When the MacArthur Maze opens up again on Friday, as Gov. Arnold Schwarzenegger promised, it will be one of those grin-and-grab ribbon-cutting events that political strategists live for.
But as a news story, the Great Maze Disaster has turned into the Medium Traffic Concern.
That says a lot about the response to the gasoline tanker fire that make such great video footage as it worked steel girders holding up the I-580 ramp like a glassblowing demonstration gone wrong.
Traffic mayhem did not ensue, however. Nor did months of waiting for a repair. All of this was good news for commuters, and, strangely enough, a pretty decent news story.
It was much better, of course, when it was “MAZE MELTDOWN!” But still, the fact that Caltrans and contractor CC Myers exceeded darn near everyone’s expectations made for a decent number of front-page stories.
But as I noted before, we aren’t really talking about that huge of a traffic volume. When people come off the bridge heading east, they have three choices of freeway. This was the one less traveled. Drivers detouring throught the streets of Oakland, Emeryville and Berkeley managed to spread that pain, thanks in no small part to Caltrans molding West Grand Avenue into a slow-moving expressway.
By the time Schwarzenegger announced the fix a month ahead of the June 27 deadline, the CEO of the contractor, C. (Clinton) C. Myers had kept the headlines coming with announcements that he’d be done by June 2, thus collecting the entire $200,000-a-day early completion bonus, capped at $5 million. Then again last Wednesday, he improved that prediction to a (regrettably competing) transportation reporter who was hanging out at the maze site at 10 p.m.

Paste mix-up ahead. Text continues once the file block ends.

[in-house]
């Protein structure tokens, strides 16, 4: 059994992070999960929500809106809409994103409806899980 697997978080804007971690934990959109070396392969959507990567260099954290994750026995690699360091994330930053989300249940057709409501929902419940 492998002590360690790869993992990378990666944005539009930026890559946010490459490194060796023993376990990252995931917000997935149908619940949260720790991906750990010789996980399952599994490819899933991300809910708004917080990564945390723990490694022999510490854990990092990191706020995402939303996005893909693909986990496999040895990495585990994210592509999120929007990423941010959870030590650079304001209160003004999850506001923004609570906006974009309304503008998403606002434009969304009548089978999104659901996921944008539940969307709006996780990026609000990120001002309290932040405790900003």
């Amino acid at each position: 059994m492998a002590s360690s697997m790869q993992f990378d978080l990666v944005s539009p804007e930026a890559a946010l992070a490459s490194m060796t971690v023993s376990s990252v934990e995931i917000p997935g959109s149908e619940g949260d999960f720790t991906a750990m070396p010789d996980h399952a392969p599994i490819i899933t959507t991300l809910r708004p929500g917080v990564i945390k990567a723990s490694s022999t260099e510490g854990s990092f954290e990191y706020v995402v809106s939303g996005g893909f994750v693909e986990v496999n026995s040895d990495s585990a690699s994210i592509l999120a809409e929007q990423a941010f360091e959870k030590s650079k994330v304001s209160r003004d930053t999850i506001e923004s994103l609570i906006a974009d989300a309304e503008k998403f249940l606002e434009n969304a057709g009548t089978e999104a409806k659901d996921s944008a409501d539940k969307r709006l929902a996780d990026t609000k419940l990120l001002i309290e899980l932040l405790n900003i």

So by today, anyone who was paying attention knew that an official completion date was coming anyway, leaving all of us maze-watchers to scramble to come up with postmortem stories in time for Friday’s papers.
Some of my favorite ideas involve conspiracy theories about Caltrans designing the bid specifications just for C.C. Myers. A milder version has Caltrans setting a ridiculously pessimistic deadline so it can come out looking efficient no matter how many snafus crop up.
I’m always ready to embrace a good story that fairly and accurately exposes governmental incompetence. Luckily for us bottom-feeding journalists, there’s no shortage of those.
But it seems that this time, the government did what it was supposed to, and did it so well that it fits the definition of news.
Photo by Photo Director Nick Lammers, Oakland Tribune.